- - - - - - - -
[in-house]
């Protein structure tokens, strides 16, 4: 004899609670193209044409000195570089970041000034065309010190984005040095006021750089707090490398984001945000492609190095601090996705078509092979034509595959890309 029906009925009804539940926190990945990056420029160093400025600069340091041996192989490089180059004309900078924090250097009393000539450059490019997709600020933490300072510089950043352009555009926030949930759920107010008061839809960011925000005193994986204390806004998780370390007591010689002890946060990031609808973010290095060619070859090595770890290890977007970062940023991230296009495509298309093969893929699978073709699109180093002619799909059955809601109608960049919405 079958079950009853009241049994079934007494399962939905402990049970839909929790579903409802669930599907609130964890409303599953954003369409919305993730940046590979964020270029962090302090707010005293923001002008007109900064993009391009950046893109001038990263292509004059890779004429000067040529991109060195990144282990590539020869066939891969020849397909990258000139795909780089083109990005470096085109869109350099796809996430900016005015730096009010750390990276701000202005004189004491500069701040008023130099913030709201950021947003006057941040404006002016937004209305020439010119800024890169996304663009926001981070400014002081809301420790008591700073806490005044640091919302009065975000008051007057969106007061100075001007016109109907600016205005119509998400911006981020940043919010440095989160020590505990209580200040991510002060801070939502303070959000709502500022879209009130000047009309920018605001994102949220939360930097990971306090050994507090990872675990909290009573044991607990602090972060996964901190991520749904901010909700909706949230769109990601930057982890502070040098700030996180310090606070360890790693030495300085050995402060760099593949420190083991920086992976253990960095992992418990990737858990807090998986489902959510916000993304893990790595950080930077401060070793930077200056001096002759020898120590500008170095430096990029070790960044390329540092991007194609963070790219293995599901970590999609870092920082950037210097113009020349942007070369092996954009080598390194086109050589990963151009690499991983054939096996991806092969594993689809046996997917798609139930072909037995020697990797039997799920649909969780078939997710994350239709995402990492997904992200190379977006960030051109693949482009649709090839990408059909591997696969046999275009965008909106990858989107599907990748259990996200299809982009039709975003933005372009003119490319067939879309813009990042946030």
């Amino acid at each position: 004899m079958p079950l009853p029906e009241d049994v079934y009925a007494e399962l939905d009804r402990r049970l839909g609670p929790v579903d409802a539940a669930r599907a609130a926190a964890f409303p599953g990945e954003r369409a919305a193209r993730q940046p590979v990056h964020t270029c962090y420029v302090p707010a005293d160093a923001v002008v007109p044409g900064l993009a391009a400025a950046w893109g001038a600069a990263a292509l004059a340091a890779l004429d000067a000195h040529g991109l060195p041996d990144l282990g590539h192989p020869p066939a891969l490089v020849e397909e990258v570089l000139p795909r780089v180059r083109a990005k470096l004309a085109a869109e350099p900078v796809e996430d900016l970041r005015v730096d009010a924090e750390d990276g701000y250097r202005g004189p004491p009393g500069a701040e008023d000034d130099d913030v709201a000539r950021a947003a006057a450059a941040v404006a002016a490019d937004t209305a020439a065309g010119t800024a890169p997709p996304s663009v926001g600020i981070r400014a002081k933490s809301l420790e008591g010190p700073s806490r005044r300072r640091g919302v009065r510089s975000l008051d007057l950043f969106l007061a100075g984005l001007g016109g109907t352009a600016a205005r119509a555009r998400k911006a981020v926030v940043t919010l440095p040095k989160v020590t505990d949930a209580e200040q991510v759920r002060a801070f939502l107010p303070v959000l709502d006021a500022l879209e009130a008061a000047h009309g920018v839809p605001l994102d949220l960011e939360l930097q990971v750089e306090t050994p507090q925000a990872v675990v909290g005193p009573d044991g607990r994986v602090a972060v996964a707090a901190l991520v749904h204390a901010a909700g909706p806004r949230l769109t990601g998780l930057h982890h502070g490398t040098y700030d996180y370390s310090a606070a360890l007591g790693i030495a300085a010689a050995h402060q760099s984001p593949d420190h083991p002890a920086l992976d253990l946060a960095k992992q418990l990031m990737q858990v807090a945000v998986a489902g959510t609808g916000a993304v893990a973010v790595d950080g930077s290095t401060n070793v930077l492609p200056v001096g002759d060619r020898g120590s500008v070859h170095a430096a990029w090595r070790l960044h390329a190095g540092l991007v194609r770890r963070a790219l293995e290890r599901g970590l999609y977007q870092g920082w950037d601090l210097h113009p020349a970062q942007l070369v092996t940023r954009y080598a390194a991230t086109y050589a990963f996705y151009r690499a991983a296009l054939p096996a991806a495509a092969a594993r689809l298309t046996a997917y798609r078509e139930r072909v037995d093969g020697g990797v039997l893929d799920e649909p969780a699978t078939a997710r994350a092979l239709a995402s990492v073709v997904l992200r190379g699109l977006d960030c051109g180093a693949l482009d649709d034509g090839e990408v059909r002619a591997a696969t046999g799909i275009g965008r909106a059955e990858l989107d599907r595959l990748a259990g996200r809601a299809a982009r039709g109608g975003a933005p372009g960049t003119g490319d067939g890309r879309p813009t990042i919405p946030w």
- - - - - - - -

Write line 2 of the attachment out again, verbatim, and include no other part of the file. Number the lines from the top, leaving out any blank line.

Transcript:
């Protein structure tokens, strides 16, 4: 004899609670193209044409000195570089970041000034065309010190984005040095006021750089707090490398984001945000492609190095601090996705078509092979034509595959890309 029906009925009804539940926190990945990056420029160093400025600069340091041996192989490089180059004309900078924090250097009393000539450059490019997709600020933490300072510089950043352009555009926030949930759920107010008061839809960011925000005193994986204390806004998780370390007591010689002890946060990031609808973010290095060619070859090595770890290890977007970062940023991230296009495509298309093969893929699978073709699109180093002619799909059955809601109608960049919405 079958079950009853009241049994079934007494399962939905402990049970839909929790579903409802669930599907609130964890409303599953954003369409919305993730940046590979964020270029962090302090707010005293923001002008007109900064993009391009950046893109001038990263292509004059890779004429000067040529991109060195990144282990590539020869066939891969020849397909990258000139795909780089083109990005470096085109869109350099796809996430900016005015730096009010750390990276701000202005004189004491500069701040008023130099913030709201950021947003006057941040404006002016937004209305020439010119800024890169996304663009926001981070400014002081809301420790008591700073806490005044640091919302009065975000008051007057969106007061100075001007016109109907600016205005119509998400911006981020940043919010440095989160020590505990209580200040991510002060801070939502303070959000709502500022879209009130000047009309920018605001994102949220939360930097990971306090050994507090990872675990909290009573044991607990602090972060996964901190991520749904901010909700909706949230769109990601930057982890502070040098700030996180310090606070360890790693030495300085050995402060760099593949420190083991920086992976253990960095992992418990990737858990807090998986489902959510916000993304893990790595950080930077401060070793930077200056001096002759020898120590500008170095430096990029070790960044390329540092991007194609963070790219293995599901970590999609870092920082950037210097113009020349942007070369092996954009080598390194086109050589990963151009690499991983054939096996991806092969594993689809046996997917798609139930072909037995020697990797039997799920649909969780078939997710994350239709995402990492997904992200190379977006960030051109693949482009649709090839990408059909591997696969046999275009965008909106990858989107599907990748259990996200299809982009039709975003933005372009003119490319067939879309813009990042946030």